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Confederate Reckoning: Power and Politics in the Civil War South

Confederate Reckoning: Power and Politics in the Civil War South

by Stephanie McCurryStephanie McCurry
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Pulitzer Prize Finalist
Winner of the Frederick Douglass Prize
Winner of the Merle Curti Prize

“Perhaps the highest praise one can offer McCurry’s work is to say that once we look through her eyes, it will become almost impossible to believe that we ever saw or thought otherwise.”—Drew Gilpin Faust, The New Republic

The story of the Confederate States of America, the proslavery, antidemocratic nation created by white Southern slaveholders to protect their property, has been told many times in heroic and martial narratives. Now, however, Stephanie McCurry tells a very different tale of the Confederate experience. When the grandiosity of Southerners’ national ambitions met the harsh realities of wartime crises, unintended consequences ensued. Although Southern statesmen and generals had built the most powerful slave regime in the Western world, they had excluded the majority of their own people—white women and slaves—and thereby sowed the seeds of their demise.

Wartime scarcity of food, labor, and soldiers tested the Confederate vision at every point and created domestic crises to match those found on the battlefields. Women and slaves became critical political actors as they contested government enlistment and tax and welfare policies, and struggled for their freedom. The attempt to repress a majority of its own population backfired on the Confederate States of America as the disenfranchised demanded to be counted and considered in the great struggle over slavery, emancipation, democracy, and nationhood. That Confederate struggle played out in a highly charged international arena.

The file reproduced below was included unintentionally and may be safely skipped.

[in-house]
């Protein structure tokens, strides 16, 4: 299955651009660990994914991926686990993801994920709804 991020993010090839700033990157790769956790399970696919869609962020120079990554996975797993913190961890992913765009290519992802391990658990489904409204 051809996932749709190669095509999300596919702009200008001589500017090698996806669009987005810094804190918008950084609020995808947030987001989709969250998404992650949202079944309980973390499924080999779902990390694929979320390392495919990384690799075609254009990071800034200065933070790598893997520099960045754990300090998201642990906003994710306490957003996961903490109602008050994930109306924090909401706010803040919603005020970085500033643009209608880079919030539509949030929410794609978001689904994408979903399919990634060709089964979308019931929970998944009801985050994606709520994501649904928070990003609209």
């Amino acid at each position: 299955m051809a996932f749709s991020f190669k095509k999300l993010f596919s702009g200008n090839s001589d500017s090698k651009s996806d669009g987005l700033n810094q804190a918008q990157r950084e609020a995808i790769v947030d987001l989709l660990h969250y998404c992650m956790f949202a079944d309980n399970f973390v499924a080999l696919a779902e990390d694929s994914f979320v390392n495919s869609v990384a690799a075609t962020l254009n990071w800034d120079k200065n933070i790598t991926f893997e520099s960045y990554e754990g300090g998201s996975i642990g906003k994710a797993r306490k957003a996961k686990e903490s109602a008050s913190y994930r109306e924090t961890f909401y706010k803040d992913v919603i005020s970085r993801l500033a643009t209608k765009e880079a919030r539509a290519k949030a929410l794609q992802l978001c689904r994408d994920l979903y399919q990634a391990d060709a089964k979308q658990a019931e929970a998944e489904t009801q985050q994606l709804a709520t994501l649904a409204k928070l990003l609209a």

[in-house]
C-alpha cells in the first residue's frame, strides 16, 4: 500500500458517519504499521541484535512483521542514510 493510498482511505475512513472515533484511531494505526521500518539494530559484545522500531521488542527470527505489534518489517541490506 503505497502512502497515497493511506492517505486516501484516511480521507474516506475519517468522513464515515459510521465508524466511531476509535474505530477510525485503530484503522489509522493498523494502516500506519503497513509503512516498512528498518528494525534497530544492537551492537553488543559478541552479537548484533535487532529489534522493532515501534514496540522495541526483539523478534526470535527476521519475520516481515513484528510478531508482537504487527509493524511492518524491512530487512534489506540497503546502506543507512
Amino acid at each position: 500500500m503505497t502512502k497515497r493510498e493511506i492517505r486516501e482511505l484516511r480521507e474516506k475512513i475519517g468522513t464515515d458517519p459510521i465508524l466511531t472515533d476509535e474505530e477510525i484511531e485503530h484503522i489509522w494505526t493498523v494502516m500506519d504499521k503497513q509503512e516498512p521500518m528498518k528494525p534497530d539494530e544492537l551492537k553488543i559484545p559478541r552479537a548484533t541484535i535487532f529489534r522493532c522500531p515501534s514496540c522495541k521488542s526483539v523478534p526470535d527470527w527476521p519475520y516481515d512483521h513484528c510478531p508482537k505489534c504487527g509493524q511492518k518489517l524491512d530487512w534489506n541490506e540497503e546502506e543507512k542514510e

The political project of the Confederacy was tried by its own people and failed. The government was forced to become accountable to women and slaves, provoking an astounding transformation of the slaveholders’ state. Confederate Reckoning is the startling story of this epic political battle in which women and slaves helped to decide the fate of the Confederacy and the outcome of the Civil War.

Product Details

ISBN-13: 9780674064218
Publisher: Harvard
Publication date: 05/07/2012
Pages: 456
Sales rank: 238,029
Product dimensions: 5.80(w) x 9.00(h) x 0.90(d)

About the Author

Stephanie McCurry is the author of Confederate Reckoning, a finalist for the Pulitzer Prize and winner of the Frederick Douglass Prize, the Merle Curti Prize, the Avery O. Craven Award, and the Willie Lee Rose Prize; and Masters of Small Worlds, winner of the John Hope Franklin Prize and four other awards. She also received a Guggenheim Fellowship. McCurry is the R. Gordon Hoxie Professor of History in Honor of Dwight D. Eisenhower at Columbia University. She grew up in Belfast, Ireland, during the Troubles.

Table of Contents

  • Prologue: The Confederate Project

  1. Who Are the People?

  2. The Brothers’ War

  3. Antigone’s Claim

  4. Soldiers’ Wives and the Politics of Subsistence

  5. Women Numerous and Armed

  6. “Amor Patriae”

  7. “Our Open Enemies”

  8. The Fall

  • Epilogue: Confederate Reckoning

  • Notes

  • Acknowledgments

  • Index

What People are Saying About This

Walter Johnson

Combining the best of the tradition of writing history "from the bottom up,"with prodigious research, and a red thread of analytical brilliance, Confederate Reckoning dramatically reshapes our understanding of the history of slavery and the Civil War.
Walter Johnson, author of Soul by Soul: Life Inside the Antebellum Slave Market

Gary W. Gallagher

Analyzing the experience of women, African Americans, and others often placed at the margins of Confederate history, McCurry powerfully challenges readers to get beyond high politics and storied military campaigns to engage a profoundly complicated, and often surprising, story of struggle and change amid seismic events.

Gary W. Gallagher, author of The Confederate War

James L. Roark

This is a major book [that] permanently rewrites the history of the Confederacy.

James L. Roark, author of Masters Without Slaves: Southern Planters in the Civil War and Reconstruction

Customer Reviews